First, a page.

But while several prominent reviews have already lavished praise on the new Hawksmoor (and indeed my steak at Hawksmoor Guildhall just two weeks ago was, as documented in this blog, divine), our meal at the new Air Street branch ranged from lacklustre to sadly disappointing. On a table of three, including a prominent chef, we were all in agreement on this.
Key to the failure here was the steak, the very thing that I had loved most about my previous Hawksmoor experience. While the words 'juicy' and 'steak' are essentially bedfellows in the English language, on this occasion, they appeared to have fallen out and be sleeping in separate rooms. Our ribeye steaks (x3 medium rare), while having good flavour, simply lacked the normal juices you'd expect in a quality piece of meat, making the steaks feel dry in the mouth and hard to chew, requiring a good dollop of an accompanying sauce to stand in as a substitute; that is simply wrong.
The more I thought about this however, the triumph of taste at Guildhall, and the down in the dumps experience at Air Street, the more it made me believe that the answer most probably lay in the mathematical concept of 'variance', or what could be described as 'how far things are spread out'. Hawksmoor, through its four restaurants, has around 600 covers in total I'd guess, so serving potentially 1,200 people every day. In turn, they might serve up to 7,000 steaks in a week equating to around three thousand kilos of beef.
The 'average' steak at Hawksmoor is probably, generally, brilliant, but with numbers served so huge, over the course of any week, there will likely be material variation around that average: some steaks perfect (and perfectly cooked), some closer to duds. And while it might not be the case here, logically, the bigger the restaurant, the greater the risk that the average declines, while at the same time, the variance increases as consistent quality becomes more difficult to control.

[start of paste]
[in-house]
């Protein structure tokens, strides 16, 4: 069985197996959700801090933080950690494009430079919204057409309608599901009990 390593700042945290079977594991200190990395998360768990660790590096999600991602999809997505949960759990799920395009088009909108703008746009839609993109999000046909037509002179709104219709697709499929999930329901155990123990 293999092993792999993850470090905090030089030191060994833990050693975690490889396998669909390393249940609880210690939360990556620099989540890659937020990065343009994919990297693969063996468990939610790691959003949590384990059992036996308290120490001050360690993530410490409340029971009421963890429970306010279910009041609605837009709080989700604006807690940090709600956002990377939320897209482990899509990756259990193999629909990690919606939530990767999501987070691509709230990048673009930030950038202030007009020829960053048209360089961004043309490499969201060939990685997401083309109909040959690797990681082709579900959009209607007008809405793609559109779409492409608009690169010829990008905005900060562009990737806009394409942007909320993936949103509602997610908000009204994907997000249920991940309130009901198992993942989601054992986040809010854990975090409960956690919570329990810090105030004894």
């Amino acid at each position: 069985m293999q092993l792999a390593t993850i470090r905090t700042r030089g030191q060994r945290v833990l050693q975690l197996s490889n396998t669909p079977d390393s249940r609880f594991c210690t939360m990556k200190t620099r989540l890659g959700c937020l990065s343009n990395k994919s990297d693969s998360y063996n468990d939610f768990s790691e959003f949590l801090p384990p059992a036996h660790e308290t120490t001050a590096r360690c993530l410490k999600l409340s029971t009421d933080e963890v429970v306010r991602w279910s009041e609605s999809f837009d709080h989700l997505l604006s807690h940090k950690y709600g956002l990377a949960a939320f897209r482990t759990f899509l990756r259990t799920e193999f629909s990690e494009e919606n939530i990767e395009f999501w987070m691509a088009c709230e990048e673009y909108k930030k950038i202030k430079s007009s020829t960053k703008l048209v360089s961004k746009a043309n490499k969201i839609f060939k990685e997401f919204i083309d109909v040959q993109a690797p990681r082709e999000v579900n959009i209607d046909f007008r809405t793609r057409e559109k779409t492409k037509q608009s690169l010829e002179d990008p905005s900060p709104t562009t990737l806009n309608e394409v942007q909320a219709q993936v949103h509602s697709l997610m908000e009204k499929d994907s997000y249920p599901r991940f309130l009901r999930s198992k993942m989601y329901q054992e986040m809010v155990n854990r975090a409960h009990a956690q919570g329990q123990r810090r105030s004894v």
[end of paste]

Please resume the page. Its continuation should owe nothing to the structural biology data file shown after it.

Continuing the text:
On our main course, the triple cooked chips seemed stale, the Stilton hollandaise appeared to be a sauce with only trace elements of Stilton, and the steak, as noted, was simply hard work. Maybe it was variance, maybe we got unlucky by eating on a Monday, or maybe it's still too early for such a mega-restaurant to have properly found its feet. The unthinkable is that Hawksmoor has now grown simply too big to deliver the quality it did when it was a single and phenomenal steakhouse just three years ago. Whatever the answer, our meal here was, sadly, underwhelming from start to finish.